Competition for training contracts and pupillages is fierce and work experience could be the deciding factor to securing a positionFinding experience will take time and effort; employers receive many CVs so you will have to work hard to stand out from the crowd. You can find out more about how to create a targeted CV through the Careers and Employability Service website.

The key to success is to prepare thoroughly, do your research and organise your experience in good time. Plan ahead so that you know when the deadlines are for vacation placements and mini-pupillages. Research the firms and chambers offering work experience through 'insight days'. Building up your work experience portfolio need not just focus on law-related opportunities, all work and life experiences are valuable if they can be matched to those that recruiters look for.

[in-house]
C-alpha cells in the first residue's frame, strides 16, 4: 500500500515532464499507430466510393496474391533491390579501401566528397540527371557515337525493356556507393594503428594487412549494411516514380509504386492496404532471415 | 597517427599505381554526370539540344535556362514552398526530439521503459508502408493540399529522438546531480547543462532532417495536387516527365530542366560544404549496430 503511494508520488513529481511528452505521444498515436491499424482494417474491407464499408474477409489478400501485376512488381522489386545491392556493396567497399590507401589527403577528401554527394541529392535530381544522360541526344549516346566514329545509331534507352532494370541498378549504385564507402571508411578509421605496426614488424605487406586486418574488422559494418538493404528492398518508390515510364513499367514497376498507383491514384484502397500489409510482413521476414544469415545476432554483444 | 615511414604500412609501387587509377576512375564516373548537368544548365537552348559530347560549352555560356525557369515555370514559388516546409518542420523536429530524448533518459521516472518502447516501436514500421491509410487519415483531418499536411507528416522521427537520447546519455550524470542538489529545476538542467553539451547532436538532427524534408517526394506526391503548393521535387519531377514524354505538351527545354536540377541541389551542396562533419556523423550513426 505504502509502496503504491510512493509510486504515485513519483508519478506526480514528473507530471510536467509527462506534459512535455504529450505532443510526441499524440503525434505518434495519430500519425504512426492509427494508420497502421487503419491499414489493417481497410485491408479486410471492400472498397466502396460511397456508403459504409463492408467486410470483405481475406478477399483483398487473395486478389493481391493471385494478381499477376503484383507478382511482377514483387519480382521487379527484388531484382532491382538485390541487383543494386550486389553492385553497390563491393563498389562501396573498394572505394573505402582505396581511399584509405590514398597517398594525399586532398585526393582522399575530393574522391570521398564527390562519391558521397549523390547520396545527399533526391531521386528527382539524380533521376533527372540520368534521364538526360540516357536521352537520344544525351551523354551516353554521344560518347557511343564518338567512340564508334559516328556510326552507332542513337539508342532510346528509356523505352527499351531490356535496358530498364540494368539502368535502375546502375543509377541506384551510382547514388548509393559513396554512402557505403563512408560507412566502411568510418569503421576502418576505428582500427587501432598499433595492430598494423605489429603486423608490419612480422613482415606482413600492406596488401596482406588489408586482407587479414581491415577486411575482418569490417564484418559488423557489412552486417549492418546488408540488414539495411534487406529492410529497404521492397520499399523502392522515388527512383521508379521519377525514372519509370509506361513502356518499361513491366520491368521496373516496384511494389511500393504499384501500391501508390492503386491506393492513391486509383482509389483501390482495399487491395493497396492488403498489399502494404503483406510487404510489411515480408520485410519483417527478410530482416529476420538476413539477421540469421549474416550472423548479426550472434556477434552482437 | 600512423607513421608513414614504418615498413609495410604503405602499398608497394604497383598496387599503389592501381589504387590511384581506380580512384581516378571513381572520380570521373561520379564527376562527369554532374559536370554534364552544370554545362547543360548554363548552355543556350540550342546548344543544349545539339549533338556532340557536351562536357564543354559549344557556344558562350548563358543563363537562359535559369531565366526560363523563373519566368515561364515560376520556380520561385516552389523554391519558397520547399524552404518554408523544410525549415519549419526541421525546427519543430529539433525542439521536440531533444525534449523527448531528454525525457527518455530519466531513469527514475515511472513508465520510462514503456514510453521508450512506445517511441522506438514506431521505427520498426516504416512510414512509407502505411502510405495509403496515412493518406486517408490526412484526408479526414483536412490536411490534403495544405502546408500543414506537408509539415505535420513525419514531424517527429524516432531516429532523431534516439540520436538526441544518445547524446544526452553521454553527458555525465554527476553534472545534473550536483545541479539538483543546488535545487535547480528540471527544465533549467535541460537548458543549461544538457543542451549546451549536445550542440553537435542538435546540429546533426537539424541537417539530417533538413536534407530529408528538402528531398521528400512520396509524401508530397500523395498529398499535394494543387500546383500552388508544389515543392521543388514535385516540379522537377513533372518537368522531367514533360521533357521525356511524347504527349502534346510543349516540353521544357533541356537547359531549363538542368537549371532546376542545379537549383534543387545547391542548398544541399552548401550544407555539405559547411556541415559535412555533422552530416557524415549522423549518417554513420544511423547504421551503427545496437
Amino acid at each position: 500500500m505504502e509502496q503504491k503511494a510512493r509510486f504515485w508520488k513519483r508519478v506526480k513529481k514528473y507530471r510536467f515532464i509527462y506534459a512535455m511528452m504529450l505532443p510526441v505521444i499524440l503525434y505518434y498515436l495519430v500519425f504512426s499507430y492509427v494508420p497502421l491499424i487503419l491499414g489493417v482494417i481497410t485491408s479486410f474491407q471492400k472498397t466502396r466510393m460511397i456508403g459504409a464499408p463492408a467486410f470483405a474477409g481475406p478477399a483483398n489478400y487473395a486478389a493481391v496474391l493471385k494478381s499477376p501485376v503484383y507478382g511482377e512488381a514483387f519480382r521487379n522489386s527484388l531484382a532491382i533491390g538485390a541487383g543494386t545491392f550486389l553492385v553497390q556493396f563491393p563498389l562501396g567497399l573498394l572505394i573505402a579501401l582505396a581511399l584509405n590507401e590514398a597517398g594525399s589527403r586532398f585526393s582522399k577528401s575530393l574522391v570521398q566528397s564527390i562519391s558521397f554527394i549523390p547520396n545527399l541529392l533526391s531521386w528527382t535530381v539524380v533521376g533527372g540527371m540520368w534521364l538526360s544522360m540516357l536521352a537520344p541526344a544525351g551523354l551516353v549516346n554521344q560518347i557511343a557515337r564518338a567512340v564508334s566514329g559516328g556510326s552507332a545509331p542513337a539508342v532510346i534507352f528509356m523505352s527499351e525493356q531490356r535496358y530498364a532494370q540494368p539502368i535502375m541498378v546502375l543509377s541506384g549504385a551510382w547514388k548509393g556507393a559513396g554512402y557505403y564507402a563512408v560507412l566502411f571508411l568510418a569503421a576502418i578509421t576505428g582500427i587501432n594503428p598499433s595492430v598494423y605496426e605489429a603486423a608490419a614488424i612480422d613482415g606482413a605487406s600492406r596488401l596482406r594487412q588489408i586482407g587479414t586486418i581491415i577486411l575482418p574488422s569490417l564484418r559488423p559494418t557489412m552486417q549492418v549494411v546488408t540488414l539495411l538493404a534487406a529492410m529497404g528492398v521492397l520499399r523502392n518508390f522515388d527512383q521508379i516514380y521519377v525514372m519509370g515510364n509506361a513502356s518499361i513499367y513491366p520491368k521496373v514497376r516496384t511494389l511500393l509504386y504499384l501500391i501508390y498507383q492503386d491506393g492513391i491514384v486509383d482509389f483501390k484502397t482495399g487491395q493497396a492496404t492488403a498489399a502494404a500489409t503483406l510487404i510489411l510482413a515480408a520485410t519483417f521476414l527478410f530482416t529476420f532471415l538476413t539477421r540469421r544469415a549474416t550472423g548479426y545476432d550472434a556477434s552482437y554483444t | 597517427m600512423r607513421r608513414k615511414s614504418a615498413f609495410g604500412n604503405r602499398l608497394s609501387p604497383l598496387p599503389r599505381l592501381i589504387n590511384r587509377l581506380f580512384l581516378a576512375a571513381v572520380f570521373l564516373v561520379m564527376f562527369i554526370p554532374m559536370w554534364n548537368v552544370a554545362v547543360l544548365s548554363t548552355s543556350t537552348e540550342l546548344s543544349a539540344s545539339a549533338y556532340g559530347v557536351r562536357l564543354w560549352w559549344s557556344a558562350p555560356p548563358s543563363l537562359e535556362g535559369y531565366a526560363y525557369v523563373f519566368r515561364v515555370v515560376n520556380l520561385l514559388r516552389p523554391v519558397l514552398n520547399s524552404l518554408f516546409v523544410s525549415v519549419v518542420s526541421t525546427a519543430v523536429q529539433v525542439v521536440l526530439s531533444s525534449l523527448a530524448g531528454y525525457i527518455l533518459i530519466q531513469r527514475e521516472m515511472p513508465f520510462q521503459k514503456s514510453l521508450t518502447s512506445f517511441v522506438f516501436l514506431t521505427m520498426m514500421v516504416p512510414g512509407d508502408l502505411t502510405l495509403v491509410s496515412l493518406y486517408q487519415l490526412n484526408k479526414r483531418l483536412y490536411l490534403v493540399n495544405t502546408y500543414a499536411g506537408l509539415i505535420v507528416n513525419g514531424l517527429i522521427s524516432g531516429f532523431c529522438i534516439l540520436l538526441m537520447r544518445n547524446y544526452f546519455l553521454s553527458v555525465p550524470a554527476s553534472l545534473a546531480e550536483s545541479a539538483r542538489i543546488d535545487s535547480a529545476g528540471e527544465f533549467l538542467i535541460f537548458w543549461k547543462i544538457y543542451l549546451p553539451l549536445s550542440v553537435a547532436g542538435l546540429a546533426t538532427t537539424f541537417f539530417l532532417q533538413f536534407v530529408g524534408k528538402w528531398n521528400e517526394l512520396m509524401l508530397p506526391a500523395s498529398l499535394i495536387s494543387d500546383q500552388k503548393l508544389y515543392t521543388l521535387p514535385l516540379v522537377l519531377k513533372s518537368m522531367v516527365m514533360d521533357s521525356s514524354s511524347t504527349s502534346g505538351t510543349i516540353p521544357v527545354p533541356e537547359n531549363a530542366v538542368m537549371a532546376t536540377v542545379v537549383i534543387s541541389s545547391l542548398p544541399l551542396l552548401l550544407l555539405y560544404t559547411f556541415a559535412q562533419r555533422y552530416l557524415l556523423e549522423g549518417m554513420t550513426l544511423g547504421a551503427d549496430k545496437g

Placement Year

An excellent way to gain valuable work experience is to complete a placement year whilst you are at university. Placement years help students to develop the key transferable skills that employers are looking for and will really enhance your CV. For further details of the University of Portsmouth law placement year, please contact the Placement Office at placements@port.ac.uk or on 023 9284 4055.



It is well worth considering the voluntary sector for work experience; the Careers and Employability Service offers current students and graduates access to a Virtual Volunteering Bank which provides local opportunities to undertake alongside your studies. Similarly you can access these opportunities through the paper-based bank located in the Careers and Employability Centre.